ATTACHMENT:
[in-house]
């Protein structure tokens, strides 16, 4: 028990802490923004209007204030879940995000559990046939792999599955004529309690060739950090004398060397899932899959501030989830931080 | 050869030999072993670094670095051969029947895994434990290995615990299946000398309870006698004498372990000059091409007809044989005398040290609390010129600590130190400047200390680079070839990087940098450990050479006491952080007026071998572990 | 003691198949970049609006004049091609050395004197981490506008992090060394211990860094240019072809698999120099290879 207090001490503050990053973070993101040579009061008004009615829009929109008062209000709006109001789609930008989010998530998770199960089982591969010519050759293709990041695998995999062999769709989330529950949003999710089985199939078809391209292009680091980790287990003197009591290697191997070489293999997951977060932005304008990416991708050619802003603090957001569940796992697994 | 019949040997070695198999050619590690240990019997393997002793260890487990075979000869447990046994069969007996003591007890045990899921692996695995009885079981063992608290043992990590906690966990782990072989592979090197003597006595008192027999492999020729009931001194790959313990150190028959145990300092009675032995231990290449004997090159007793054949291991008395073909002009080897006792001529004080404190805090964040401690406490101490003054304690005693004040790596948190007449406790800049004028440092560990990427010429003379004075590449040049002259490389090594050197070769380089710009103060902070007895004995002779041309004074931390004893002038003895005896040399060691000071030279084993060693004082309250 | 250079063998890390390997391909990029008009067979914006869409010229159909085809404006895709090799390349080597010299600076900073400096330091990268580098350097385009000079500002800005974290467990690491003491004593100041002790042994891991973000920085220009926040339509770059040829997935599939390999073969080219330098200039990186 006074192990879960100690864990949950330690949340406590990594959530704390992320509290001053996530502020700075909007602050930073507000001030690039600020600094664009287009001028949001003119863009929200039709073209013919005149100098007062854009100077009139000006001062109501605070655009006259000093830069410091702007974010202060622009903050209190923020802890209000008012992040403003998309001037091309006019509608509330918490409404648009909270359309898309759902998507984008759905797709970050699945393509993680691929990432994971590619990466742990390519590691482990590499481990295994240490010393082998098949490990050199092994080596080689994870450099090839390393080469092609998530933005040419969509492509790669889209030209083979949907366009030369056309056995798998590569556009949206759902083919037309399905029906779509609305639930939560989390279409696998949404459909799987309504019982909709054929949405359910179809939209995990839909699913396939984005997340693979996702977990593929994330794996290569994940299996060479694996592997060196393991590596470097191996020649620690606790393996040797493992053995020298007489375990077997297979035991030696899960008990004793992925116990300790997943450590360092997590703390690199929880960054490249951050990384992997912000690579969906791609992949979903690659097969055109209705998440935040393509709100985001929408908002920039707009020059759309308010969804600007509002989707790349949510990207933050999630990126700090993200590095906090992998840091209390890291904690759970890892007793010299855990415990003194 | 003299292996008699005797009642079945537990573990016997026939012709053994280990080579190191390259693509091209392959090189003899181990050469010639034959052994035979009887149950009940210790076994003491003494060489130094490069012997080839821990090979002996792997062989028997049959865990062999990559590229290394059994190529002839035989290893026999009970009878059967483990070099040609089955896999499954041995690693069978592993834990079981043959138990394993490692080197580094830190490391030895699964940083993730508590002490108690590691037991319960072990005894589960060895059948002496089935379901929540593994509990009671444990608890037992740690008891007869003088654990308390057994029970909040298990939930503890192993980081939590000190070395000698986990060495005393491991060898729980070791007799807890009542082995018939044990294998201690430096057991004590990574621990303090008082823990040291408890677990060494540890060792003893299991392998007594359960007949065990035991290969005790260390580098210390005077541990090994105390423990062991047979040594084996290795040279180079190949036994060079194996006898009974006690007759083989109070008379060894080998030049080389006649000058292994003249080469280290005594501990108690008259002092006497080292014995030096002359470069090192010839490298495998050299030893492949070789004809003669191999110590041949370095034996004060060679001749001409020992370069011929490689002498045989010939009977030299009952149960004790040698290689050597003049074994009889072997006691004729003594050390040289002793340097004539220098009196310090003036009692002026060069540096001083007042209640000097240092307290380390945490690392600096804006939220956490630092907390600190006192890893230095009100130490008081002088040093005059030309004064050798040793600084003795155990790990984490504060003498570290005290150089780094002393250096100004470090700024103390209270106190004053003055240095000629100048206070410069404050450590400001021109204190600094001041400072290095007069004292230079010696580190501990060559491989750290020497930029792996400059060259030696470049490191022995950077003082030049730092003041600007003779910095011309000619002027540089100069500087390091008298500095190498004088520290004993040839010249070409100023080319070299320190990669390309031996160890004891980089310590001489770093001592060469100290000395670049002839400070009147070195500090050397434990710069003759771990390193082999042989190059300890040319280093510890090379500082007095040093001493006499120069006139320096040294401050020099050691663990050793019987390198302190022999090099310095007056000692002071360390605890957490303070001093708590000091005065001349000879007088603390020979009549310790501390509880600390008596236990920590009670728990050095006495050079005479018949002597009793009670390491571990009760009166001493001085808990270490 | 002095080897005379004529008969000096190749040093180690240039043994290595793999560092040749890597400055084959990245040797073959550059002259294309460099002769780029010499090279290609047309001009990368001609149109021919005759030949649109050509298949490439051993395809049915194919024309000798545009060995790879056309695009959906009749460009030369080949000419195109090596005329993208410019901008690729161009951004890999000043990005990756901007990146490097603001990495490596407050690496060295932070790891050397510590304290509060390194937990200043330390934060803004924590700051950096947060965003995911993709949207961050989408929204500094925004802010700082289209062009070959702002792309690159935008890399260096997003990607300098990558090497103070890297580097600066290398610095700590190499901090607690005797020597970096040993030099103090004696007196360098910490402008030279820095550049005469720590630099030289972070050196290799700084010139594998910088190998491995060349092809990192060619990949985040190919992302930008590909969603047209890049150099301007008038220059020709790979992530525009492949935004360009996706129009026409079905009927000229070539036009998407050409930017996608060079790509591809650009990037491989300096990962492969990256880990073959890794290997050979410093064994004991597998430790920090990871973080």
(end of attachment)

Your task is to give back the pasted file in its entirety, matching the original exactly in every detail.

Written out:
[in-house]
């Protein structure tokens, strides 16, 4: 028990802490923004209007204030879940995000559990046939792999599955004529309690060739950090004398060397899932899959501030989830931080 | 050869030999072993670094670095051969029947895994434990290995615990299946000398309870006698004498372990000059091409007809044989005398040290609390010129600590130190400047200390680079070839990087940098450990050479006491952080007026071998572990 | 003691198949970049609006004049091609050395004197981490506008992090060394211990860094240019072809698999120099290879 207090001490503050990053973070993101040579009061008004009615829009929109008062209000709006109001789609930008989010998530998770199960089982591969010519050759293709990041695998995999062999769709989330529950949003999710089985199939078809391209292009680091980790287990003197009591290697191997070489293999997951977060932005304008990416991708050619802003603090957001569940796992697994 | 019949040997070695198999050619590690240990019997393997002793260890487990075979000869447990046994069969007996003591007890045990899921692996695995009885079981063992608290043992990590906690966990782990072989592979090197003597006595008192027999492999020729009931001194790959313990150190028959145990300092009675032995231990290449004997090159007793054949291991008395073909002009080897006792001529004080404190805090964040401690406490101490003054304690005693004040790596948190007449406790800049004028440092560990990427010429003379004075590449040049002259490389090594050197070769380089710009103060902070007895004995002779041309004074931390004893002038003895005896040399060691000071030279084993060693004082309250 | 250079063998890390390997391909990029008009067979914006869409010229159909085809404006895709090799390349080597010299600076900073400096330091990268580098350097385009000079500002800005974290467990690491003491004593100041002790042994891991973000920085220009926040339509770059040829997935599939390999073969080219330098200039990186 006074192990879960100690864990949950330690949340406590990594959530704390992320509290001053996530502020700075909007602050930073507000001030690039600020600094664009287009001028949001003119863009929200039709073209013919005149100098007062854009100077009139000006001062109501605070655009006259000093830069410091702007974010202060622009903050209190923020802890209000008012992040403003998309001037091309006019509608509330918490409404648009909270359309898309759902998507984008759905797709970050699945393509993680691929990432994971590619990466742990390519590691482990590499481990295994240490010393082998098949490990050199092994080596080689994870450099090839390393080469092609998530933005040419969509492509790669889209030209083979949907366009030369056309056995798998590569556009949206759902083919037309399905029906779509609305639930939560989390279409696998949404459909799987309504019982909709054929949405359910179809939209995990839909699913396939984005997340693979996702977990593929994330794996290569994940299996060479694996592997060196393991590596470097191996020649620690606790393996040797493992053995020298007489375990077997297979035991030696899960008990004793992925116990300790997943450590360092997590703390690199929880960054490249951050990384992997912000690579969906791609992949979903690659097969055109209705998440935040393509709100985001929408908002920039707009020059759309308010969804600007509002989707790349949510990207933050999630990126700090993200590095906090992998840091209390890291904690759970890892007793010299855990415990003194 | 003299292996008699005797009642079945537990573990016997026939012709053994280990080579190191390259693509091209392959090189003899181990050469010639034959052994035979009887149950009940210790076994003491003494060489130094490069012997080839821990090979002996792997062989028997049959865990062999990559590229290394059994190529002839035989290893026999009970009878059967483990070099040609089955896999499954041995690693069978592993834990079981043959138990394993490692080197580094830190490391030895699964940083993730508590002490108690590691037991319960072990005894589960060895059948002496089935379901929540593994509990009671444990608890037992740690008891007869003088654990308390057994029970909040298990939930503890192993980081939590000190070395000698986990060495005393491991060898729980070791007799807890009542082995018939044990294998201690430096057991004590990574621990303090008082823990040291408890677990060494540890060792003893299991392998007594359960007949065990035991290969005790260390580098210390005077541990090994105390423990062991047979040594084996290795040279180079190949036994060079194996006898009974006690007759083989109070008379060894080998030049080389006649000058292994003249080469280290005594501990108690008259002092006497080292014995030096002359470069090192010839490298495998050299030893492949070789004809003669191999110590041949370095034996004060060679001749001409020992370069011929490689002498045989010939009977030299009952149960004790040698290689050597003049074994009889072997006691004729003594050390040289002793340097004539220098009196310090003036009692002026060069540096001083007042209640000097240092307290380390945490690392600096804006939220956490630092907390600190006192890893230095009100130490008081002088040093005059030309004064050798040793600084003795155990790990984490504060003498570290005290150089780094002393250096100004470090700024103390209270106190004053003055240095000629100048206070410069404050450590400001021109204190600094001041400072290095007069004292230079010696580190501990060559491989750290020497930029792996400059060259030696470049490191022995950077003082030049730092003041600007003779910095011309000619002027540089100069500087390091008298500095190498004088520290004993040839010249070409100023080319070299320190990669390309031996160890004891980089310590001489770093001592060469100290000395670049002839400070009147070195500090050397434990710069003759771990390193082999042989190059300890040319280093510890090379500082007095040093001493006499120069006139320096040294401050020099050691663990050793019987390198302190022999090099310095007056000692002071360390605890957490303070001093708590000091005065001349000879007088603390020979009549310790501390509880600390008596236990920590009670728990050095006495050079005479018949002597009793009670390491571990009760009166001493001085808990270490 | 002095080897005379004529008969000096190749040093180690240039043994290595793999560092040749890597400055084959990245040797073959550059002259294309460099002769780029010499090279290609047309001009990368001609149109021919005759030949649109050509298949490439051993395809049915194919024309000798545009060995790879056309695009959906009749460009030369080949000419195109090596005329993208410019901008690729161009951004890999000043990005990756901007990146490097603001990495490596407050690496060295932070790891050397510590304290509060390194937990200043330390934060803004924590700051950096947060965003995911993709949207961050989408929204500094925004802010700082289209062009070959702002792309690159935008890399260096997003990607300098990558090497103070890297580097600066290398610095700590190499901090607690005797020597970096040993030099103090004696007196360098910490402008030279820095550049005469720590630099030289972070050196290799700084010139594998910088190998491995060349092809990192060619990949985040190919992302930008590909969603047209890049150099301007008038220059020709790979992530525009492949935004360009996706129009026409079905009927000229070539036009998407050409930017996608060079790509591809650009990037491989300096990962492969990256880990073959890794290997050979410093064994004991597998430790920090990871973080």